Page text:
ABSI - Albanese's Tax Shake-Up: A Watershed Moment for Australia's Fiscal Policy

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Anthony Albanese made arguably the biggest decision of his prime ministership by indicating that he would change the stage 3 tax cuts to reduce the benefit to high-income earners and redistribute to low-income earners. The move is seen as either political suicide or political genius, depending on how you look at things. Regardless, the whole event puts a spotlight on tax reform in Australia. ABSI this week will look at the changes needed in the Australian tax system.

As an overview, the former Morrison Liberal government first legislated three stages of tax cuts back in 2018. Stage one increased the threshold for the 37% tax rate from A$87k to A$90k and introduced a temporary low-middle income tax offset, which has since expired. Stage two increased the 37% threshold again to A$120k while also raising the 32.5% threshold from A$37k to A$45k. Stage three, due to come into effect next financial year, was the largest change which effectively removed the 32.5% to 37% tax brackets to create a flat 30% bracket for those earning up to A$200k. This would also increase the top 45% tax bracket from A$180k to A$200k.


income taxes rate


Source: AFR


Citing cost-of-living pressures, the Albanese government has tweaked the stage three cuts to include a benefit for all taxpayers and not just high-income earners. Under the proposed changes, the lowest tax bracket will be reduced from 19% to 16%  for incomes up to A$45k, while the 37% tax bracket will be reinstated for incomes between A$135k and A$190k. The overall cost of the package is the same but some of the benefits will be shifted from those in the top bracket to the lowest-earning taxpayers.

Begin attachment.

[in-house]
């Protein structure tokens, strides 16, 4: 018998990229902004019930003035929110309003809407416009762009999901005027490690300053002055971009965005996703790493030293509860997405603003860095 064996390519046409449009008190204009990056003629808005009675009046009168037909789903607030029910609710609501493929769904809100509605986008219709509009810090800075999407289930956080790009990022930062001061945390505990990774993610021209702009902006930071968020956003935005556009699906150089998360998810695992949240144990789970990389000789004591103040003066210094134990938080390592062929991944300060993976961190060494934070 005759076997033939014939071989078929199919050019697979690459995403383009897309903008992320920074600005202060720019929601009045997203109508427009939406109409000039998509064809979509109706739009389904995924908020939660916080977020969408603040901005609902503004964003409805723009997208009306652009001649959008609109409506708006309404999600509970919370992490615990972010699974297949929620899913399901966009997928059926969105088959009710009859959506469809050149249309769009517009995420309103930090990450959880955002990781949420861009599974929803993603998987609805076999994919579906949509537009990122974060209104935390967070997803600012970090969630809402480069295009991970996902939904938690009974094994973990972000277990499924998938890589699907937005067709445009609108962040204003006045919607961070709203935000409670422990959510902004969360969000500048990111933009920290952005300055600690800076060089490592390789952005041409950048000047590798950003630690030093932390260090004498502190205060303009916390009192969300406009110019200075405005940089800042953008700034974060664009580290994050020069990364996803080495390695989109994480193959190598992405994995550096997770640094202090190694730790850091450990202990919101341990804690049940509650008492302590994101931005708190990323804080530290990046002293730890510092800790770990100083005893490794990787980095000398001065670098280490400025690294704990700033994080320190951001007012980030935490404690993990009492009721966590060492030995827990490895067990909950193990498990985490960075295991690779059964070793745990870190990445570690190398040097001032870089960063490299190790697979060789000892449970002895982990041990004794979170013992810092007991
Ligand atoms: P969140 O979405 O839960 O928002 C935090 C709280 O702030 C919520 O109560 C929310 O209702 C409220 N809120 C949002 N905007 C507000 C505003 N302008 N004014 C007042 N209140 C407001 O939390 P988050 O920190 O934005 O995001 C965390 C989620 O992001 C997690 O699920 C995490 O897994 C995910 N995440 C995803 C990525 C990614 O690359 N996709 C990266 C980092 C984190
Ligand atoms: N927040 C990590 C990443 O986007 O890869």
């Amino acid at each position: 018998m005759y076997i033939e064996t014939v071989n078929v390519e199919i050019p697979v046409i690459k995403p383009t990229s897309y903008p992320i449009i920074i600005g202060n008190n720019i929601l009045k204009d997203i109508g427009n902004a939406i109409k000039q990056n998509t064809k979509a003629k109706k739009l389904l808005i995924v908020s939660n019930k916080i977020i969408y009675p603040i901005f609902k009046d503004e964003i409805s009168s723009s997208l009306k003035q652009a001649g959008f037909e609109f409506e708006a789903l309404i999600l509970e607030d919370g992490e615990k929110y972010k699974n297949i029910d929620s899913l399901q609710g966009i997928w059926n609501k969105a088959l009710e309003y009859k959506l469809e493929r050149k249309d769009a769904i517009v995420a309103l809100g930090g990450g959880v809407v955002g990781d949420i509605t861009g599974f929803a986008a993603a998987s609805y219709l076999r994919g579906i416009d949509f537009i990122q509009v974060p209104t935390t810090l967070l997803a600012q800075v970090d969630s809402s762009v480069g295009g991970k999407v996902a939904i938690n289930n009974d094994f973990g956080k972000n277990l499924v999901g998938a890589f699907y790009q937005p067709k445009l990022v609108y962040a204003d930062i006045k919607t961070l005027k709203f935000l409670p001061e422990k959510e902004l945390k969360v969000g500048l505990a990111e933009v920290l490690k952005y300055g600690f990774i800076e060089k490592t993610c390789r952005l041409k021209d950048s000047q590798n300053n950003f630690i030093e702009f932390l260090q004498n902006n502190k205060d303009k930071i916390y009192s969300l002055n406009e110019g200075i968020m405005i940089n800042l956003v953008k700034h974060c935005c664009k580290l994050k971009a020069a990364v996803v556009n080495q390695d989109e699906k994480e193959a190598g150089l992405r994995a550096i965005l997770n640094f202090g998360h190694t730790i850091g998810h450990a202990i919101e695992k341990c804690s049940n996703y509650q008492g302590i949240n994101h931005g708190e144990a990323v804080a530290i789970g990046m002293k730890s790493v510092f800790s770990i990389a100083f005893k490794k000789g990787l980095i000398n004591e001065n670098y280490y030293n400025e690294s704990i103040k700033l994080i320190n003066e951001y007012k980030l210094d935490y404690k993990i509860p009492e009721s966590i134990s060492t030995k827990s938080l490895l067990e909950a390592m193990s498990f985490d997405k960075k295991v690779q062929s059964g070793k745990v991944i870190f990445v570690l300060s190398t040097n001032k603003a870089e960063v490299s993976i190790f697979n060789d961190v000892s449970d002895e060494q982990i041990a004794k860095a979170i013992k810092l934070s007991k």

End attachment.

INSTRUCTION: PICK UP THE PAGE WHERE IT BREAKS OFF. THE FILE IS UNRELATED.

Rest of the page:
The meaningless political fight has begun off the back of arguments about “broken promises” and the need for a “fairer system”. Most importantly, the whole fiasco has put the spotlight back on the reliance of the Australian government on income tax and the urgent need for tax reform.


Australian Government Revenue by Source

aus government revenue

Source:  Parliament of Australia


Previous tax reform reports have indicated the overreliance on taxpayers to fund the Australian government. In 2021-22, GST contributed ~12.5%, company tax contributed ~23%, and income tax contributed ~46% of tax revenue with the top tax bracket kicking in at A$180k. In comparison, the UK had VAT contribute 17%, company tax contribute 11%, and income tax contribute 28% of government revenues with the top tax bracket of 45% kicking in at £150k ( ~A$260k).

A recent intergenerational report highlights the fact that in 1980 there were 6.6 taxpayers for every person over the age of 65; today that is down to just under 4 with projections for 2.7 by 2060. Without change to the tax system, the Australian economy will simply fall apart. 


tax receipts

Source:  AFR


Meaningful tax reform is politically fraught, just ask Howard or Keating, and it takes rare leaders who have the political nous to be able to pull it off. If it is to be achieved, I believe it will take a shotgun approach that hits many targets rather than a slow and steady reform that can be brought down with a change of the political guard.

In a 2009 tax reform report by Dr Ken Henry, he advised a number of changes to reduce reliance on income and company taxes primarily by shifting from federal to state taxes. Unfortunately, the Rudd government only seized on part of the recommendations by introducing carbon and mining super profits taxes which were later repealed. Those recommendations still hold true today and can include increasing the GST, increasing taxes on economic rents or super profits, introducing a price on carbon, a comprehensive road user charge, and discounting the taxes on individuals, companies and capital gains.

Ultimately, the change to the stage three tax cuts won’t do much in the grand scheme of things. While the tax savings will hit a wider range of people, these savings could prove inflationary which may postpone future rate cuts. Additionally, taking away bracket creep and tax savings to high-income earners will just incentivise these groups to prioritise tax minimisation strategies, such as negative-gearing and expense redirection through company entities. Therefore, it is vital that both major political parties start to put together comprehensive tax reforms now to take to voters before the next election in 2025. 

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